By JUDY LIEF
woke up this morning, and my sleeping died. I stood up, and my lying
down died. I brushed my teeth, and the toothbrushing came to an end. My
coffee was in the mug, and then it wasn’t. I thought about what I had on
my schedule, and then I thought about something else, and the first
thought was gone. I sat down to meditate, and a feeling of virtue arose.
Then that feeling died and changed to a feeling of restlessness. I
shifted position and then I was still. There was a gap and I
disappeared, but then I noticed my breath. A thought arose—where was I?
And then another—what time is it? I thought—what changes and what stays
the same? I thought—be present now. But now kept slipping into the past.
Then I noticed that the instant it was past, the more solid and gone it
felt. Then I felt some kind of force pushing me in the direction of old
age and death. A thought occurred—what lies ahead? A flurry of
fantasies and possibilities arose as fleeting thoughts. Those thoughts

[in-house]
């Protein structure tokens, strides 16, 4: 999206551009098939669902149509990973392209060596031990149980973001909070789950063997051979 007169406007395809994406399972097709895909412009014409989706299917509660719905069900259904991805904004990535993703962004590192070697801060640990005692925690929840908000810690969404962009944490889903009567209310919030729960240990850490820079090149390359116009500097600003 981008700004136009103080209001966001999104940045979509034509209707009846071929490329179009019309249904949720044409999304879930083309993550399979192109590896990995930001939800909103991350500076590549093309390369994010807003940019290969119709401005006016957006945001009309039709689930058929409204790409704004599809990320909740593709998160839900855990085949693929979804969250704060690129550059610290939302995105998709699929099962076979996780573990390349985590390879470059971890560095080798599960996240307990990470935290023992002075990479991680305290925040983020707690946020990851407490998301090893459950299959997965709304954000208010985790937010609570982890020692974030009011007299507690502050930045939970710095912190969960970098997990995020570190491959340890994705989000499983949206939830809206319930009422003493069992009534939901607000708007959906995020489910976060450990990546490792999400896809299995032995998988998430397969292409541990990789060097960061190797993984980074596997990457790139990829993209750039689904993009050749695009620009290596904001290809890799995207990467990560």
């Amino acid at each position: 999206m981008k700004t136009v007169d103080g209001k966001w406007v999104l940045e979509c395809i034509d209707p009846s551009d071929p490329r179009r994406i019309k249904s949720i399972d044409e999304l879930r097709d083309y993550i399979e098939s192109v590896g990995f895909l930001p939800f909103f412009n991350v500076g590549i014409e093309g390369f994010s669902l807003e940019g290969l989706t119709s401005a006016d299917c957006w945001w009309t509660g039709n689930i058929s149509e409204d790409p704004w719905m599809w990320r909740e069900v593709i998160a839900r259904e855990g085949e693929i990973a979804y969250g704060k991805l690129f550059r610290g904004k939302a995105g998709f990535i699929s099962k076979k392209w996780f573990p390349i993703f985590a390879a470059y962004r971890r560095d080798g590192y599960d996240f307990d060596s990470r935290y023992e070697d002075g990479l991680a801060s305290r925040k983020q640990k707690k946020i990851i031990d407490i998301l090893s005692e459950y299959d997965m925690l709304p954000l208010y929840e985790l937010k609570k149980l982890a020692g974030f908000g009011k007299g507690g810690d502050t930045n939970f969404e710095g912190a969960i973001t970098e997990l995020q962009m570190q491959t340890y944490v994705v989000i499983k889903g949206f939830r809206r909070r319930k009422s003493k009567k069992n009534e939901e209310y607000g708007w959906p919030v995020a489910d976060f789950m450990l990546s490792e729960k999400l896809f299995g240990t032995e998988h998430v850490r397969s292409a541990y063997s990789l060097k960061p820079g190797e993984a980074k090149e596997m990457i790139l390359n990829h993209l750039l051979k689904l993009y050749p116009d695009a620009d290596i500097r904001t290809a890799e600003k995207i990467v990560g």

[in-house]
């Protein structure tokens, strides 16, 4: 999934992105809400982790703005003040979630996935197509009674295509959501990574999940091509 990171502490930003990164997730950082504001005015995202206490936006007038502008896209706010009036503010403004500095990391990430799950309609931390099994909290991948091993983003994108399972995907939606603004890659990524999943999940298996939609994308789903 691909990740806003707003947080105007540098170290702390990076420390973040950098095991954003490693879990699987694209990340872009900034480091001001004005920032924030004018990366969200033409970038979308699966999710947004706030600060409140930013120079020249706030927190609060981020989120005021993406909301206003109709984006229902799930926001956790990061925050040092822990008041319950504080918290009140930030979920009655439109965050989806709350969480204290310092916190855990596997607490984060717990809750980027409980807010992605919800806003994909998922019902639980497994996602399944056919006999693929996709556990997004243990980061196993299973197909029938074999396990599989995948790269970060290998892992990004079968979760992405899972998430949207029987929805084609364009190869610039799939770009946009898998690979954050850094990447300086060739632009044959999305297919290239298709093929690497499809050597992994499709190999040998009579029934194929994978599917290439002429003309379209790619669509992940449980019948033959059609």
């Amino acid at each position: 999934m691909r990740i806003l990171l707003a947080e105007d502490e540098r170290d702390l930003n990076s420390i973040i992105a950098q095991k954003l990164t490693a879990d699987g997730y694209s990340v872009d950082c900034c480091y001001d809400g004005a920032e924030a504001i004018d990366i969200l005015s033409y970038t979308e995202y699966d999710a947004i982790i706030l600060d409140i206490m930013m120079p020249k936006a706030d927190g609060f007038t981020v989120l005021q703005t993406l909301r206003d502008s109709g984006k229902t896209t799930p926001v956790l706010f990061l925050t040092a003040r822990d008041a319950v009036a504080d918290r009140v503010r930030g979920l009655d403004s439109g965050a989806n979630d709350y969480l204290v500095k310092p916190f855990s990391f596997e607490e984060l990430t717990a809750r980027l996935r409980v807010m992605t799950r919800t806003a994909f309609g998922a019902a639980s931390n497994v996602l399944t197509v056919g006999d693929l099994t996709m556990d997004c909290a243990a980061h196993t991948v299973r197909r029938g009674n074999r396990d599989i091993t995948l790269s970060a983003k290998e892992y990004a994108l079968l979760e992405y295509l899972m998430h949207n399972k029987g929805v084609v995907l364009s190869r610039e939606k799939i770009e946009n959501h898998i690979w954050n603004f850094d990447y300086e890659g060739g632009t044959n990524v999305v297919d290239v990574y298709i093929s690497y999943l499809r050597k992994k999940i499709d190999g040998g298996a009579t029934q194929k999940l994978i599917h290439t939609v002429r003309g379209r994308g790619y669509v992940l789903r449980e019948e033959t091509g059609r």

spontaneously dissolved and there was a gap. Something noticed the gap
and destroyed it. Then I tried to get it back. A memory arose of my
teacher saying, Don’t alter your experience or try to make anything
happen. Then I tried to not try to make anything happen. A strong
feeling arose of—what a joke. It occurred to me that I was fighting
something. I felt frustrated and my shoulders got tight. Then I saw an
opening and I went for it. It was as if the arising and falling and the
noticing what was arising and falling and the struggling with what was
arising and falling collapsed under its own complexity. Then there was a
feeling of stillness and simplicity. But that changed too.
Judy Lief is a Buddhist teacher and the author of Making Friends With Death: A Buddhist Guide to Encountering Mortality.